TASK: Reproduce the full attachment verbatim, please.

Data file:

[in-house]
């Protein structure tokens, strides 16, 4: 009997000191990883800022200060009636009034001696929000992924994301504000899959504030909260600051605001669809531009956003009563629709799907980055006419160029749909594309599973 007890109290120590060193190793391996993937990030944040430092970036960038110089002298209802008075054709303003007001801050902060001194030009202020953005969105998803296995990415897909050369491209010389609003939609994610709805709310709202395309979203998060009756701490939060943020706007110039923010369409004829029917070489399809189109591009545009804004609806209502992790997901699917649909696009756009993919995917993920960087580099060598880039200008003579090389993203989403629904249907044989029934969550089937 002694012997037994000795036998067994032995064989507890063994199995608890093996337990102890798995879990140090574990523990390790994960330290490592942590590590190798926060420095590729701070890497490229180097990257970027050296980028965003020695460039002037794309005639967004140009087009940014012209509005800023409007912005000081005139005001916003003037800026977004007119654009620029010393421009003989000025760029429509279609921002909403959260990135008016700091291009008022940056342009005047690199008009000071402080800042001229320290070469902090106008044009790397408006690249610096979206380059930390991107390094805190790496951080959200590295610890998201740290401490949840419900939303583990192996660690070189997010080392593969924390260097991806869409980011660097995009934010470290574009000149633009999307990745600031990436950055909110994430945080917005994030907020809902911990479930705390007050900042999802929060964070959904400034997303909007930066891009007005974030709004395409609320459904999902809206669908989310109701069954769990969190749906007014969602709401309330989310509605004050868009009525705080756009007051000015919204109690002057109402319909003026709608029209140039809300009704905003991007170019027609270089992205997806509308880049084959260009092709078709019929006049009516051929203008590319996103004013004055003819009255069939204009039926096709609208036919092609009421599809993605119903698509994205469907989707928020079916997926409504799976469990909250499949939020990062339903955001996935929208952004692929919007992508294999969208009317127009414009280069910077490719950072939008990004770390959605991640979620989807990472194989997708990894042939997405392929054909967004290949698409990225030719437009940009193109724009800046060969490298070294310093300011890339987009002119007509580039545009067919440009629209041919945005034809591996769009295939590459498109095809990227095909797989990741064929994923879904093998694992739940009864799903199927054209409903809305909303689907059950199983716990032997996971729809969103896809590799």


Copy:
[in-house]
């Protein structure tokens, strides 16, 4: 009997000191990883800022200060009636009034001696929000992924994301504000899959504030909260600051605001669809531009956003009563629709799907980055006419160029749909594309599973 007890109290120590060193190793391996993937990030944040430092970036960038110089002298209802008075054709303003007001801050902060001194030009202020953005969105998803296995990415897909050369491209010389609003939609994610709805709310709202395309979203998060009756701490939060943020706007110039923010369409004829029917070489399809189109591009545009804004609806209502992790997901699917649909696009756009993919995917993920960087580099060598880039200008003579090389993203989403629904249907044989029934969550089937 002694012997037994000795036998067994032995064989507890063994199995608890093996337990102890798995879990140090574990523990390790994960330290490592942590590590190798926060420095590729701070890497490229180097990257970027050296980028965003020695460039002037794309005639967004140009087009940014012209509005800023409007912005000081005139005001916003003037800026977004007119654009620029010393421009003989000025760029429509279609921002909403959260990135008016700091291009008022940056342009005047690199008009000071402080800042001229320290070469902090106008044009790397408006690249610096979206380059930390991107390094805190790496951080959200590295610890998201740290401490949840419900939303583990192996660690070189997010080392593969924390260097991806869409980011660097995009934010470290574009000149633009999307990745600031990436950055909110994430945080917005994030907020809902911990479930705390007050900042999802929060964070959904400034997303909007930066891009007005974030709004395409609320459904999902809206669908989310109701069954769990969190749906007014969602709401309330989310509605004050868009009525705080756009007051000015919204109690002057109402319909003026709608029209140039809300009704905003991007170019027609270089992205997806509308880049084959260009092709078709019929006049009516051929203008590319996103004013004055003819009255069939204009039926096709609208036919092609009421599809993605119903698509994205469907989707928020079916997926409504799976469990909250499949939020990062339903955001996935929208952004692929919007992508294999969208009317127009414009280069910077490719950072939008990004770390959605991640979620989807990472194989997708990894042939997405392929054909967004290949698409990225030719437009940009193109724009800046060969490298070294310093300011890339987009002119007509580039545009067919440009629209041919945005034809591996769009295939590459498109095809990227095909797989990741064929994923879904093998694992739940009864799903199927054209409903809305909303689907059950199983716990032997996971729809969103896809590799």